Oleh Lim Hong Siang
Seorang anak muda
memakai baju Himpunan Hijau, berdiri dalam keadaan cuaca yang sejuk di
"pasar malam" Taiwan, menjulang papan dengan tulisan "Wahai rakyat
Malaysia, jom balik undi. Jangan biarkan pendatang asing menentukan masa depan kita."
Padahal, bukan seorang anak muda Malaysia sahaja yang berbuat demikian,
tetapi "kelakuan" yang sama juga ditemui di stesen LRT di Taiwan.
Ramai pelajar Cina melanjutkan pengajian mereka di Taiwan.
Jadi kelakuan ini barangkali boleh menarik perhatian warga Malaysia yang lalu di situ.
Kisahnya tidak terhenti begitu saja. Seorang pelajar di Taiwan telah
membelanjakan kos sara hidup bulanannya untuk membeli tiket penerbangan
supaya balik mengundi. Beliau mengakui sememangnya ia membebankan,
tetapi berbanding dengan masa depan Malaysia, harga yang dibayar itu
Malaysia's 13th General Elections on May 5 will be the most important -- and the most hard-fought -- in Malaysian history. The United Malays National Organisation (UMNO) and its coalition partners have ruled the nation since its independence in 1957. But now, for the first time in history, the Malaysian opposition is united and strong, and it believes it has a real chance of coming to power.
And also for the first time, UMNO, as well as those who have
benefited politically and economically from their connections to the
ruling party, fear that the voters might reject their party and the
system that have governed the country continuously for over five
This is not simply a question of who wins. There are major
differences between the ruling party's and the opposition's approaches
to political and human rights, economic policy, and affirmative action.
An opposition victory would bring change in many areas. The opposition
promises to shift the focus of the government's affirmative action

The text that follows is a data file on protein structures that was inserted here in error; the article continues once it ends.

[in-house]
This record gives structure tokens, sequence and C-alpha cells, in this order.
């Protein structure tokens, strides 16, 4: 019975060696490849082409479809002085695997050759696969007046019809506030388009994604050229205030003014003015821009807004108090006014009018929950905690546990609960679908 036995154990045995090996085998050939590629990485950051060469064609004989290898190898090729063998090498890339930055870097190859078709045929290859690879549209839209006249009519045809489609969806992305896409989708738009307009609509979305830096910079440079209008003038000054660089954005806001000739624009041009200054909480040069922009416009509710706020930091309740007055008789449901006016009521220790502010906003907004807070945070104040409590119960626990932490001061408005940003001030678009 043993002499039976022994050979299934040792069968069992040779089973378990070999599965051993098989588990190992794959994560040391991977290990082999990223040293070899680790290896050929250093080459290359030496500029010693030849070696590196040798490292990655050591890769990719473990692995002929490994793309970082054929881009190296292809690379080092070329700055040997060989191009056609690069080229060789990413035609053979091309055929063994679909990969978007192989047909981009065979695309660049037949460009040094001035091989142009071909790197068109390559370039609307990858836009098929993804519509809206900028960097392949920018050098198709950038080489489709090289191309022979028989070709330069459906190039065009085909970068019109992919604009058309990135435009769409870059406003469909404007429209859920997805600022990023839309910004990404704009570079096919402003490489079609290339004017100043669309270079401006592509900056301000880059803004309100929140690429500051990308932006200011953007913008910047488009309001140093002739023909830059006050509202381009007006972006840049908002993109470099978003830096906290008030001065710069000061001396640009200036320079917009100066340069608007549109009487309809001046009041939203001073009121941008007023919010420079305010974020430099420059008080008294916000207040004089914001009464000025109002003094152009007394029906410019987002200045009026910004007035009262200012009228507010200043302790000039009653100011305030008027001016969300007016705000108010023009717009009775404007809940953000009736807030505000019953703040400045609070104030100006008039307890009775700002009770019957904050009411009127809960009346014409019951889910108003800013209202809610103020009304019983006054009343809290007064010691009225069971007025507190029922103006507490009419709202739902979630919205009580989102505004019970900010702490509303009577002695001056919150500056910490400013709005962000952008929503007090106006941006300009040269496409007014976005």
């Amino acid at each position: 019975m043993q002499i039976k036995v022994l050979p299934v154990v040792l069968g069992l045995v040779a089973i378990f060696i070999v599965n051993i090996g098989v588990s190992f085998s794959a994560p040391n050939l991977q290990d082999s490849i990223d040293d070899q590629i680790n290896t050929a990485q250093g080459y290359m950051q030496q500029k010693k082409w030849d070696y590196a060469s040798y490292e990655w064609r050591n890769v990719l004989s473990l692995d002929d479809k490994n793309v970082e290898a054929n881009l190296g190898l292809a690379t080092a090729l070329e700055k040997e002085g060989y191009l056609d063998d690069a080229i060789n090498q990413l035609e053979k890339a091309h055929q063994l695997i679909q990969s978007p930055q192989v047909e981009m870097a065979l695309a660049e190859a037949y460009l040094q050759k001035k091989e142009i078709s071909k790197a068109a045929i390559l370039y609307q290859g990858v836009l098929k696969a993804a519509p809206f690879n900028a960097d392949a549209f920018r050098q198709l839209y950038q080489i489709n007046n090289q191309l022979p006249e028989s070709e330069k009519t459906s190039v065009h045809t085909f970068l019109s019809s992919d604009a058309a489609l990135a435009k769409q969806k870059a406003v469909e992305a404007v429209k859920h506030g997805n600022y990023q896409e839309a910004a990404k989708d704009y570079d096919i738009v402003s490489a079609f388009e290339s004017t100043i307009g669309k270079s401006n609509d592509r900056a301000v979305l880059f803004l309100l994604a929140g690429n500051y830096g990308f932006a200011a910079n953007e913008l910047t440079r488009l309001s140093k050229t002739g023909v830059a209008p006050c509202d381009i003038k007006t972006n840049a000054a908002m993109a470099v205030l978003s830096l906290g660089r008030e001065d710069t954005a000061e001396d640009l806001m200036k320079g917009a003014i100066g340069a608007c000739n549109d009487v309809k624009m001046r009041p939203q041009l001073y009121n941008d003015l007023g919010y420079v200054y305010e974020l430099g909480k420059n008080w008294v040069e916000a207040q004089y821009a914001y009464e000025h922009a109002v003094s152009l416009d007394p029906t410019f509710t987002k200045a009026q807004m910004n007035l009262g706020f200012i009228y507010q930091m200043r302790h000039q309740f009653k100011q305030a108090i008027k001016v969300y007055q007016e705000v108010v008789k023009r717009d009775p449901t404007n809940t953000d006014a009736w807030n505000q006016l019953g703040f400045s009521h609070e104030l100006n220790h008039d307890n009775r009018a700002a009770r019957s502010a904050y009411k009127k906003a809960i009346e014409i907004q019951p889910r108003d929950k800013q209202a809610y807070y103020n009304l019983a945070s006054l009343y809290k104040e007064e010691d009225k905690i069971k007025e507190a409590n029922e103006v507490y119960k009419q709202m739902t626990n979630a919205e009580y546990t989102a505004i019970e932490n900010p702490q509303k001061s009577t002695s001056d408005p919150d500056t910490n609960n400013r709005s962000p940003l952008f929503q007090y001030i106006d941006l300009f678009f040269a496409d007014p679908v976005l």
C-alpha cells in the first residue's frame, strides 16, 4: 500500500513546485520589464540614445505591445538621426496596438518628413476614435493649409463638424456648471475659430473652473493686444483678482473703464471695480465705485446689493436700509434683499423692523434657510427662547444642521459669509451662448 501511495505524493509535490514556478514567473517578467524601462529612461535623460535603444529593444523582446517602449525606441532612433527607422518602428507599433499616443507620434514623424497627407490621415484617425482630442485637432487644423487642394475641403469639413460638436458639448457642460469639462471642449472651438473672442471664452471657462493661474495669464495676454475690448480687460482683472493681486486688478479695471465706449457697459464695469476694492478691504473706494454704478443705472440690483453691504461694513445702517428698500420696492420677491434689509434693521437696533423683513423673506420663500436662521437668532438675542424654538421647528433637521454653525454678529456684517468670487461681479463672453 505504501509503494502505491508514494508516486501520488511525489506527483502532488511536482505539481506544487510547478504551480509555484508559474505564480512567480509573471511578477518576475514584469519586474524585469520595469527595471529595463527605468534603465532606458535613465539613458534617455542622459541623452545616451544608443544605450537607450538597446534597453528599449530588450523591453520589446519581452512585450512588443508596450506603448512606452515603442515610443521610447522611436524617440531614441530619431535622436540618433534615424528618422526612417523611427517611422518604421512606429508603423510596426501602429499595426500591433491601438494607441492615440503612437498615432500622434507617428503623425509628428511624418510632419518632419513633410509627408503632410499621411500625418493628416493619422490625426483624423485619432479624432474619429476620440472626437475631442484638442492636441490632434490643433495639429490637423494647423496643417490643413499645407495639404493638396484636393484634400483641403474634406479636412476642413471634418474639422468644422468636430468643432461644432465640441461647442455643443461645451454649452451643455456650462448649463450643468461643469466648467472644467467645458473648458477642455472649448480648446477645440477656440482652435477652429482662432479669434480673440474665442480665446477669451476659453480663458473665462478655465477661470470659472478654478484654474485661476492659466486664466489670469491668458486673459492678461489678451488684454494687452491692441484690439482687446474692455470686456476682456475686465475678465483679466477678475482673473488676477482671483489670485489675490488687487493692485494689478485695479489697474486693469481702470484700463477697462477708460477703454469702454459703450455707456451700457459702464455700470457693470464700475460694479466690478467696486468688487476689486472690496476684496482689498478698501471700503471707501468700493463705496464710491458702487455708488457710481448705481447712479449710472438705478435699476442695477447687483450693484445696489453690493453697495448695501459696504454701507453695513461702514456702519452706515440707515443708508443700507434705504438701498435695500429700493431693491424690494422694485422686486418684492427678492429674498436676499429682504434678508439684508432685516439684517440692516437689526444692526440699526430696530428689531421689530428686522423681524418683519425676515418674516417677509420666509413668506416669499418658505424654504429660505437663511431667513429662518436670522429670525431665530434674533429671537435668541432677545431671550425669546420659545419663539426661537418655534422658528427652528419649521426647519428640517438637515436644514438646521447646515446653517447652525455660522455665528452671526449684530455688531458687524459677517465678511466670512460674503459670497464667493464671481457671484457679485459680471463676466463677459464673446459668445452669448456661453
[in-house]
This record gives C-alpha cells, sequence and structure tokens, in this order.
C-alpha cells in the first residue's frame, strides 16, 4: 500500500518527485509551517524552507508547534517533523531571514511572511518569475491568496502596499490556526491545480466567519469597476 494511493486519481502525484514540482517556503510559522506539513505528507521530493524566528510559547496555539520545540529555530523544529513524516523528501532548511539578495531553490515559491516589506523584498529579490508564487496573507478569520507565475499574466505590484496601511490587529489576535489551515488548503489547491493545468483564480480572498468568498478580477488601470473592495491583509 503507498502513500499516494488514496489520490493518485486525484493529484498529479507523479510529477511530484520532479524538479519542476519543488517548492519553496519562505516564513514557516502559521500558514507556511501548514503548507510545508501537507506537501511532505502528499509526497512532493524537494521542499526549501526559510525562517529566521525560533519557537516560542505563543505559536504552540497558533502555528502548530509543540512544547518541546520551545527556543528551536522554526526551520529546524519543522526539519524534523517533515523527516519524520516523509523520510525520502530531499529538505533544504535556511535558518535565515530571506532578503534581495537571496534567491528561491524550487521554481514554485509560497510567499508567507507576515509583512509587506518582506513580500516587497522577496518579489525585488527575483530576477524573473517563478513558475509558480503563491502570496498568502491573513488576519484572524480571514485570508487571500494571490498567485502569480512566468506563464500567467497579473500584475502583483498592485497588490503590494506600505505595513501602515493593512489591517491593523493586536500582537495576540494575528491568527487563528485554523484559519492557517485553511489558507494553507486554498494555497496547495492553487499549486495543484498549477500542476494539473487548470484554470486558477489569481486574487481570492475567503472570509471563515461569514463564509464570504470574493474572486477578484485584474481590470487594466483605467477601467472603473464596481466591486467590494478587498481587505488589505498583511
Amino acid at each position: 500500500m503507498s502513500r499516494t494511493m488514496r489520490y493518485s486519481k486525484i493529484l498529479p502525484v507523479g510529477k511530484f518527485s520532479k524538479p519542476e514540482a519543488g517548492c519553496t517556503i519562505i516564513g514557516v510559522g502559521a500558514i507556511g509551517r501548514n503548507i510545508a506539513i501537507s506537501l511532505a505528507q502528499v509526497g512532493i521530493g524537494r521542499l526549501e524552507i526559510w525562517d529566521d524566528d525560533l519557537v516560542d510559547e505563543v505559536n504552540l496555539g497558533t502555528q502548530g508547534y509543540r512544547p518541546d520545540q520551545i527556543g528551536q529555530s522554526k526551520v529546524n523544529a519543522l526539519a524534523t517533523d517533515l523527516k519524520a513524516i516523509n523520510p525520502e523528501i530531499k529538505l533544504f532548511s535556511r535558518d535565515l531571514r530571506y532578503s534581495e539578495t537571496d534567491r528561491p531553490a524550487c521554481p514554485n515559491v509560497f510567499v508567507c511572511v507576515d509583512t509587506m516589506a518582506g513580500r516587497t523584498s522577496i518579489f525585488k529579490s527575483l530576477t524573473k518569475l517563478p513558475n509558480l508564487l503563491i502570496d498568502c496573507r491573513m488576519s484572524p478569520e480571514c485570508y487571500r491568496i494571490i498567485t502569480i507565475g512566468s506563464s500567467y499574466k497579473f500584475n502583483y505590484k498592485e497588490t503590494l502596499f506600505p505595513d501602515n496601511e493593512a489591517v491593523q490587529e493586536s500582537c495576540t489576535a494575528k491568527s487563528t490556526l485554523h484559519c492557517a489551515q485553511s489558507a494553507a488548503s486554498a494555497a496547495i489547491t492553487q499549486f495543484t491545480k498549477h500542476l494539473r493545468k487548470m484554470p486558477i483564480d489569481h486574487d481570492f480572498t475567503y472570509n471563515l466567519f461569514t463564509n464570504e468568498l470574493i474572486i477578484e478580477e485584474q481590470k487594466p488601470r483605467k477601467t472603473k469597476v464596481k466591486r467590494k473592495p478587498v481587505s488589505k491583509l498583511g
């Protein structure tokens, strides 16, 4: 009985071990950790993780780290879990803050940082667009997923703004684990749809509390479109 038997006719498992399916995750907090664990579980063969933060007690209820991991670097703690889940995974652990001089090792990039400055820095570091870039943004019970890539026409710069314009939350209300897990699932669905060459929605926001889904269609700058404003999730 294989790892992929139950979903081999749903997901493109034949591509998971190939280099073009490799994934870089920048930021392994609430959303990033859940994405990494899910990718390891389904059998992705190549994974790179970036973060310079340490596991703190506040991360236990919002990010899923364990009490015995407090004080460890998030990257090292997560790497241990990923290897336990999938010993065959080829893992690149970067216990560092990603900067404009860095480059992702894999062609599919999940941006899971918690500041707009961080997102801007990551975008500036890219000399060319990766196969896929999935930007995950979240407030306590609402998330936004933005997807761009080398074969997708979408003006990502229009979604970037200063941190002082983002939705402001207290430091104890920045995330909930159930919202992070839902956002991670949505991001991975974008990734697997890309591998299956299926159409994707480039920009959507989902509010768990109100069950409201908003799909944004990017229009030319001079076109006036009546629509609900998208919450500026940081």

programs from a race-based to a needs-based system. It pledges it will
crack down on the corruption and crony capitalism that is holding back
the country's economic potential, and open up more political space by
easing the restrictions on political freedom.
Fortunately for the United States, there are no appreciable
differences in the foreign policies of either side. But what happens on
May 5 will have a major impact on Malaysia's future political and
economic direction, and that is why we in the outside world need to pay
No matter who wins, a realignment of Malaysian politics is
inevitable. Win or lose, there will be pressures on the current Prime
Minister, Najib Tun Razak, to step down. Win or lose, UMNO will have to
decide whether to "re-invent" itself, something it failed to do after
the last elections in 2008, when it suffered major losses.
If it does decide to change, then the question is whether it will be
in the direction of more openness, or whether it is towards appealing to
the more chauvinistic Malay elements in its party. If it is the latter,
which I believe is more likely, then we can expect to see more racial
polarization in the country as well as continued emigration by
minorities, and especially college-educated minorities, to Singapore and
Too close to call